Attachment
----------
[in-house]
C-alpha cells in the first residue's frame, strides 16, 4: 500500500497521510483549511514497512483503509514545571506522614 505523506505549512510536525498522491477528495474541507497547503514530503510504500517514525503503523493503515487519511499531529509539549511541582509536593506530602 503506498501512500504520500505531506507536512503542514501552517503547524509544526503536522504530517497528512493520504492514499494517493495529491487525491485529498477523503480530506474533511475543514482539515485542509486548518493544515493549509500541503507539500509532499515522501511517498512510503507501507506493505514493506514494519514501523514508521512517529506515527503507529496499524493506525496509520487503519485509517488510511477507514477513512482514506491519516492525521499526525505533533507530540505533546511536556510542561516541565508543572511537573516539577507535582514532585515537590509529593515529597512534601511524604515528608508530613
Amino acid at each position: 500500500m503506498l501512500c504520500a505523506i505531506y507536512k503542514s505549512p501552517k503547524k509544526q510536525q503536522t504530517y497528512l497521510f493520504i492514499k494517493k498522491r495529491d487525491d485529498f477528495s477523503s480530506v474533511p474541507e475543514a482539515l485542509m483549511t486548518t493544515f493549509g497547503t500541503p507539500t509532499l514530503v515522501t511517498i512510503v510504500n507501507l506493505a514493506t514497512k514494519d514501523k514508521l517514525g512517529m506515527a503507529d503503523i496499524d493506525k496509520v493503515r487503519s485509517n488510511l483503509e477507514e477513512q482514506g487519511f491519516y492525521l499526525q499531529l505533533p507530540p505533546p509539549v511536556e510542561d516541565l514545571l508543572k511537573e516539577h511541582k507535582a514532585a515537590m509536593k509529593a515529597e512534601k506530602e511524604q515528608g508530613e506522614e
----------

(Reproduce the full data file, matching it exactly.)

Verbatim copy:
[in-house]
C-alpha cells in the first residue's frame, strides 16, 4: 500500500497521510483549511514497512483503509514545571506522614 505523506505549512510536525498522491477528495474541507497547503514530503510504500517514525503503523493503515487519511499531529509539549511541582509536593506530602 503506498501512500504520500505531506507536512503542514501552517503547524509544526503536522504530517497528512493520504492514499494517493495529491487525491485529498477523503480530506474533511475543514482539515485542509486548518493544515493549509500541503507539500509532499515522501511517498512510503507501507506493505514493506514494519514501523514508521512517529506515527503507529496499524493506525496509520487503519485509517488510511477507514477513512482514506491519516492525521499526525505533533507530540505533546511536556510542561516541565508543572511537573516539577507535582514532585515537590509529593515529597512534601511524604515528608508530613
Amino acid at each position: 500500500m503506498l501512500c504520500a505523506i505531506y507536512k503542514s505549512p501552517k503547524k509544526q510536525q503536522t504530517y497528512l497521510f493520504i492514499k494517493k498522491r495529491d487525491d485529498f477528495s477523503s480530506v474533511p474541507e475543514a482539515l485542509m483549511t486548518t493544515f493549509g497547503t500541503p507539500t509532499l514530503v515522501t511517498i512510503v510504500n507501507l506493505a514493506t514497512k514494519d514501523k514508521l517514525g512517529m506515527a503507529d503503523i496499524d493506525k496509520v493503515r487503519s485509517n488510511l483503509e477507514e477513512q482514506g487519511f491519516y492525521l499526525q499531529l505533533p507530540p505533546p509539549v511536556e510542561d516541565l514545571l508543572k511537573e516539577h511541582k507535582a514532585a515537590m509536593k509529593a515529597e512534601k506530602e511524604q515528608g508530613e506522614e